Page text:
phone705 329 7700 fax705 327 7453

COVID 19 Financial Relief for Canadians

Download Full PDF

Since the beginning of March, restrictions and measures related to COVID-19 have rapidly escalated. On March 18, 2020, the Government of Canada announced a series of measures designed to support the finances of individuals, businesses, charities, and non-profit organizations. Since then, on an almost daily basis, new possibilities have been introduced, and old ones have been adjusted. This document aims to provide a consolidated summary of support in their most current state of affairs, as of April 8, 2020.


Payroll Support

There are generally three payroll programs available: the 10% Temporary Wage Subsidy (10% WS), the 75% Canada Emergency Wage Subsidy (75% WS), and the Employment Insurance (EI) Work-sharing Program. In general, the 75% WS is available to a wide variety of entities whose revenue has dropped by at least 30%. The 10% WS is available only to smaller businesses, but does not require a revenue decline. In cases where employers are entitled to both, amounts received under the 10% WS will reduce the amounts receivable under the 75% WS.

10% Temporary Wage Subsidy (10% WS)

A business may benefit immediately from a 10% subsidy by reducing their remittances of income tax withheld from their employees’ remuneration.

75% Canada Emergency Wage Subsidy (75% WS)

On March 27, 2020 the government announced a 75% wage subsidy program for eligible employers for up to 12 weeks, retroactive to March 15, 2020. Unlike the 10% WS, the 75% WS is not limited to smaller businesses. However, a significant reduction of revenue is generally required to be eligible. The 75% WS also differs from the 10% WS in that it will be paid in cash to the employer.

Employment Insurance Work-sharing Program

The Work-sharing Program, which provides EI benefits to workers who agree to reduce their normal working hours (from a 10% to 60% reduction) as a result of developments beyond the control of their employers, is not a new program. However, it has been broadened as a consequence of COVID-19.

Pre-crisis remuneration

Will be the average weekly remuneration paid to the employee between January 1 and March 15, excluding any seven-day periods in respect of which the employee received no remuneration (so if an employee was hired on February 1, the lack of any remuneration in January would not reduce their pre-crisis remuneration).

Employment Insurance Work-sharing Program

The Work-sharing Program, which provides EI benefits to workers who agree to reduce their normal working hours (from a 10% to 60% reduction) as a result of developments beyond the control of their employers, is not a new program. However, it has been broadened as a consequence of COVID-19.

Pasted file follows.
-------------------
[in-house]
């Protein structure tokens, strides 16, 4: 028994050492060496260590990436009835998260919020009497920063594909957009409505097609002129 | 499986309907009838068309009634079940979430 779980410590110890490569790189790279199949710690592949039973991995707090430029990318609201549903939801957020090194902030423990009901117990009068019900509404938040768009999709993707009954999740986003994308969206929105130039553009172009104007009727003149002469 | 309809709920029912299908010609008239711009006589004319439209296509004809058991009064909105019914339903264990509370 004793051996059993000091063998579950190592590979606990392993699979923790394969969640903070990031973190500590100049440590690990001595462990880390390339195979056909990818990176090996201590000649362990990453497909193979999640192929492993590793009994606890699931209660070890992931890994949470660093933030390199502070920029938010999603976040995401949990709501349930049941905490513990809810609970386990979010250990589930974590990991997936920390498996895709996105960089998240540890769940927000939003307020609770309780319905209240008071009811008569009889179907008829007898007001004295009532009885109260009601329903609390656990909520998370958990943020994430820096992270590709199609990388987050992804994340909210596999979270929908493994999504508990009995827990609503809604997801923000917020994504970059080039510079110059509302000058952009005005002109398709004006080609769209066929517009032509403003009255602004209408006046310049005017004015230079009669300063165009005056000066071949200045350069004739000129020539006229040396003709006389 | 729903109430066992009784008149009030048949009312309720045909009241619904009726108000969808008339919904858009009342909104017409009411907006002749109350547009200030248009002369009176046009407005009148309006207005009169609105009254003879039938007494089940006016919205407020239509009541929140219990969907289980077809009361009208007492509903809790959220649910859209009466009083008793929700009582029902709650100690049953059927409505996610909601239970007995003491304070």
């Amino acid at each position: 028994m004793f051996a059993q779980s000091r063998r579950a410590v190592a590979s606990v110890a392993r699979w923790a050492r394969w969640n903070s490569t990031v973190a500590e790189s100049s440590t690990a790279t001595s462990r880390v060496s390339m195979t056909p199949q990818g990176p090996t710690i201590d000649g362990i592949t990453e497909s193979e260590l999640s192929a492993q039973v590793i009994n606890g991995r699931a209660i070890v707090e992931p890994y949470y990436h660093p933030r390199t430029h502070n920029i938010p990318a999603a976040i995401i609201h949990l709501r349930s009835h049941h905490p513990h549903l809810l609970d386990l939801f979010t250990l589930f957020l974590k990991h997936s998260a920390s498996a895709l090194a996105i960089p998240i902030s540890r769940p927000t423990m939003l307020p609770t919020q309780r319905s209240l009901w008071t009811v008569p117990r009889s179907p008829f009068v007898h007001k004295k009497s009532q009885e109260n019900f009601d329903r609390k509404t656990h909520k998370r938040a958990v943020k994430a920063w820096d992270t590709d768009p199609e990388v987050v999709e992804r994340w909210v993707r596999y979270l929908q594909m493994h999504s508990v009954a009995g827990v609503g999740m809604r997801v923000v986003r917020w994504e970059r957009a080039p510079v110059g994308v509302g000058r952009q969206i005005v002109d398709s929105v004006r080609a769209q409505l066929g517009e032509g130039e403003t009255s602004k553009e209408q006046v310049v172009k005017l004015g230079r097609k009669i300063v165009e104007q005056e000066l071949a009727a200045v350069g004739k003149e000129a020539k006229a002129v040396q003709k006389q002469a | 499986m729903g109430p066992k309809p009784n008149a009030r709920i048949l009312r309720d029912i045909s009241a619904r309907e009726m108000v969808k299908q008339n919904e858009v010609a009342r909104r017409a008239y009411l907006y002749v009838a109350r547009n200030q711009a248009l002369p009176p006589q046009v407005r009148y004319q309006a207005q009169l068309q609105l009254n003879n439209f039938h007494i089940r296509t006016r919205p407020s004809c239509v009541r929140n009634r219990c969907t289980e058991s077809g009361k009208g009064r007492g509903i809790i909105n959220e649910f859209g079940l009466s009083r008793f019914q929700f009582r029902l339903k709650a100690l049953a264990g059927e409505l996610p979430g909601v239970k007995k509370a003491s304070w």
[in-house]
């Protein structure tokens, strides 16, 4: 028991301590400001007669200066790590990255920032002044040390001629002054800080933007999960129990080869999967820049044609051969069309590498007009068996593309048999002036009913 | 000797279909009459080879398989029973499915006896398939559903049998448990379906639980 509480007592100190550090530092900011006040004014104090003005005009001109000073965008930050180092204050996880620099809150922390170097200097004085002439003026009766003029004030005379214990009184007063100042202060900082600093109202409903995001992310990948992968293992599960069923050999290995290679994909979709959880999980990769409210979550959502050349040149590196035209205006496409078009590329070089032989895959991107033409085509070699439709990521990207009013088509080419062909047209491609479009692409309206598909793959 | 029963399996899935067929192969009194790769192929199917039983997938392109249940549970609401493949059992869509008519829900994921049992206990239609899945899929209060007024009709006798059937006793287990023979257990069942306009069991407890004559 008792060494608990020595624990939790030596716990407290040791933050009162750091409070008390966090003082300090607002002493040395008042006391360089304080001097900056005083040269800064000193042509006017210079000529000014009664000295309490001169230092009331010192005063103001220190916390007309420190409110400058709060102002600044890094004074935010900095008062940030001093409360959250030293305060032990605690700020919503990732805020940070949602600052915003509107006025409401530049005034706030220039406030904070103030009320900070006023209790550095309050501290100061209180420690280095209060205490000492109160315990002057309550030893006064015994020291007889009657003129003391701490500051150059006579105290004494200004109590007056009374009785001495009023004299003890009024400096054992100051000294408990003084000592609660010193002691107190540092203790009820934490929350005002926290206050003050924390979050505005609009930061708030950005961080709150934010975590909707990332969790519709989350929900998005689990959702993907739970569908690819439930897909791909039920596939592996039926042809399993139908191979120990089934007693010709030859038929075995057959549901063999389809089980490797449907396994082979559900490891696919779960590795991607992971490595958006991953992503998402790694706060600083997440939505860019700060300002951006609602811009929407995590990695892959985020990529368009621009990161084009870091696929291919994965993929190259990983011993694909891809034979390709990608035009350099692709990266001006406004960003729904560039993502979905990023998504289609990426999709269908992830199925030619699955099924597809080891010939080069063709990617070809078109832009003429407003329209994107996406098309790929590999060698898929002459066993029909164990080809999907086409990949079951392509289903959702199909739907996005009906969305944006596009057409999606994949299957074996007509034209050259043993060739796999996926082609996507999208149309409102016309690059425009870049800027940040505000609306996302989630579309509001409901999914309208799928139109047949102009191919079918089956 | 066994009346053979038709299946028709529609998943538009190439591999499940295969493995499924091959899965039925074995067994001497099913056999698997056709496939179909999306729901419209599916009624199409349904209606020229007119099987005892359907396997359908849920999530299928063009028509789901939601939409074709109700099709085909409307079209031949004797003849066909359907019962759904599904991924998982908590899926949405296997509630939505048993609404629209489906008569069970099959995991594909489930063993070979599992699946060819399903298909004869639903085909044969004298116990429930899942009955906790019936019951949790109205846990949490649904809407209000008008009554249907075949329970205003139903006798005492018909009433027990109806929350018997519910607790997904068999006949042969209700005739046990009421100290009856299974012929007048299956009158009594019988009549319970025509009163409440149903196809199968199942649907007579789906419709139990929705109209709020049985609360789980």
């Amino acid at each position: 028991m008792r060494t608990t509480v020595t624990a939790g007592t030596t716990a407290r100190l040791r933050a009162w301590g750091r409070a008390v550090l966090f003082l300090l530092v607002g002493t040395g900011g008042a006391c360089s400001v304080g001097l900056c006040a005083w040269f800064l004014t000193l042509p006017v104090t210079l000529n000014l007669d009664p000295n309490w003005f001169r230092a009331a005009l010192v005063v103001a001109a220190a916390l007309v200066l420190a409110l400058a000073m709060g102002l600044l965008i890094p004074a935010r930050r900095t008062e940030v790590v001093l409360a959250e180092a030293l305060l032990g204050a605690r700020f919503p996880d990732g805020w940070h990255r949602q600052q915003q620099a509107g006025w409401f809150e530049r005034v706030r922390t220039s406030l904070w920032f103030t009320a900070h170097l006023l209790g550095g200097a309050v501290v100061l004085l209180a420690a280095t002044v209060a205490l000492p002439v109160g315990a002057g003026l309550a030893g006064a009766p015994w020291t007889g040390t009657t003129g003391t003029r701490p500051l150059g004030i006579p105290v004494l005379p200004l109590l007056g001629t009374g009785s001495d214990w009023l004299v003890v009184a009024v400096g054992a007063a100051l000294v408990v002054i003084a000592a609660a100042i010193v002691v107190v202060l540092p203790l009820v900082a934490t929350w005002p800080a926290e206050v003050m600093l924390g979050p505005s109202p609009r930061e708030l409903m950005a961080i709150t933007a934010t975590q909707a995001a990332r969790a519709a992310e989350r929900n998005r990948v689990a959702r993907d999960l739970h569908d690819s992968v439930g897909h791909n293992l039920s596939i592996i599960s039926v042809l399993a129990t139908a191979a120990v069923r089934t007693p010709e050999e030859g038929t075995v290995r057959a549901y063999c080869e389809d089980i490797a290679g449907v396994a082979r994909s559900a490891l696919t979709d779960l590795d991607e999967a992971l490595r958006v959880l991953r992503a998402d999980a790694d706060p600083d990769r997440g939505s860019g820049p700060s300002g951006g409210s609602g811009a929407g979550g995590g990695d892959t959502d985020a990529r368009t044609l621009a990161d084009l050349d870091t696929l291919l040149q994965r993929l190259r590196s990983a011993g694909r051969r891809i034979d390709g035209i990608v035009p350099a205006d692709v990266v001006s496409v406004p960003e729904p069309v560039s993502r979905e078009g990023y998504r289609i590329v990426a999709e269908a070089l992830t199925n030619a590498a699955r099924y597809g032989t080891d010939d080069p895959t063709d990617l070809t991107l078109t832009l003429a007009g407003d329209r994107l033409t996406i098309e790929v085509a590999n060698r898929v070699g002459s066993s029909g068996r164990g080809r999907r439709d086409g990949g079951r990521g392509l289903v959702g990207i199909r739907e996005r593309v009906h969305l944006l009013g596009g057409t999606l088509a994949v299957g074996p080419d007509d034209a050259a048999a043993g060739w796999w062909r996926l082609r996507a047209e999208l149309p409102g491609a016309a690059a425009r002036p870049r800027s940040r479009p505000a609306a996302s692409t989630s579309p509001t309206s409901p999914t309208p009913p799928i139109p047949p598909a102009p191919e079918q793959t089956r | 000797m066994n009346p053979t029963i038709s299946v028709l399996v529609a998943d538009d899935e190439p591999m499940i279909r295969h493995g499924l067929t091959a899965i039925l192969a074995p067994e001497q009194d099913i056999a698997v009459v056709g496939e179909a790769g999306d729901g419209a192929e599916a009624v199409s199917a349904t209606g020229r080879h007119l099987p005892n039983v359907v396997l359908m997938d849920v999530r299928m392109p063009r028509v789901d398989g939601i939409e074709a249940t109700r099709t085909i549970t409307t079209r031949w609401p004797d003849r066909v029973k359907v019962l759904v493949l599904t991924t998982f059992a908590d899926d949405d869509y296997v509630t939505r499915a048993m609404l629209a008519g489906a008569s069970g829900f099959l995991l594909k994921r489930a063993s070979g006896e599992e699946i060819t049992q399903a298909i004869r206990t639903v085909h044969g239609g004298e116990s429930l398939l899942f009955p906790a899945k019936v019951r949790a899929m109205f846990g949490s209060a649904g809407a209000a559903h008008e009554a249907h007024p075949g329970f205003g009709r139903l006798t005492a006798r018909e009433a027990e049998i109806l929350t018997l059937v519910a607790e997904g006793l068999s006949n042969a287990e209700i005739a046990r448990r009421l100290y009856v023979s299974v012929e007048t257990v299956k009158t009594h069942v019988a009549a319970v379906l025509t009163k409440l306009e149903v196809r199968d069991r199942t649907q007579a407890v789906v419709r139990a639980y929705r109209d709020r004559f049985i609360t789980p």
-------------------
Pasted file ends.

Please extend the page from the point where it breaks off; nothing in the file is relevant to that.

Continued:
Layoff considerations

Each of these programs assists employers to keep employees. This can be very useful in facilitating a quick restart or gearing-up of the business. Factors to consider when determining which program should be used, if any:

  • the need to have staff ready when the business is ready to re-start or gear-up;
  • the magnitude of revenue decline;
  • whether the business will be permanently closed;
  • the programs for which the employer is eligible;
  • whether there is any work available for the employee to do;
  • how much payroll needs to be reduced;
  • employment agreement conditions, restrictions, and costs of termination; and
  • staff and client morale.


On March 27, 2020, details of the Business Credit Availability Program were announced. It provides support through the Business Development Bank of Canada (BDC) and Export Development Canada (EDC). Both organizations will work with private lenders to extend credit for businesses. In many cases, financial institutions will reach out to their clients with details and the specific application process.

Deferral of tax payment and filings

Income tax.

Deadlines for payment of corporate income tax payable under Part I of the Income Tax Act that become due on or after March 18, 2020 (also including instalments) and before September 2020 are deferred to September 1, 2020. No interest will accumulate on these amounts during this period.


A GST/HST remittance deferral is offered which would extend until June 30, 2020 the time for:

  • Monthly filers to remit amounts collected for the February, March and April 2020 reporting periods;
  • Quarterly filers to remit amounts collected for the January 1, 2020 through March 31, 2020 reporting period; and
  • Annual filers, whose GST/HST return or instalment are due in March, April or May 2020, to remit amounts collected and owing for their previous fiscal year and instalments of GST/HST in respect of the filer’s current fiscal year.


A number of measures have been offered to individuals based on the number of individuals in their family, employment/business status, and income levels. These can be divided into the following categories: one-time payments, tax deferrals, employment insurance sickness benefits, the Canada Emergency Response Benefit and other supports

One-time payments

Special GST Credit payment

A one-time special payment through the Goods and Services Tax Credit (GSTC) was to be made on April 9, 2020. This will double the maximum annual GSTC and result in an average payment for those benefitting by close to $400 for single individuals and close to $600 for couples. Some individuals or families whose “adjusted income” was too high to qualify for any quarterly GSTC payments will be eligible for this one-time payment. No application was required to receive the benefit.

Tax deferrals

Payment deadlines for income tax amounts that become due on or after March 18, 2020 and before September 2020 are deferred to September 1, 2020. This includes the June 15, 2020 instalment. No interest will accumulate on these amounts during this period.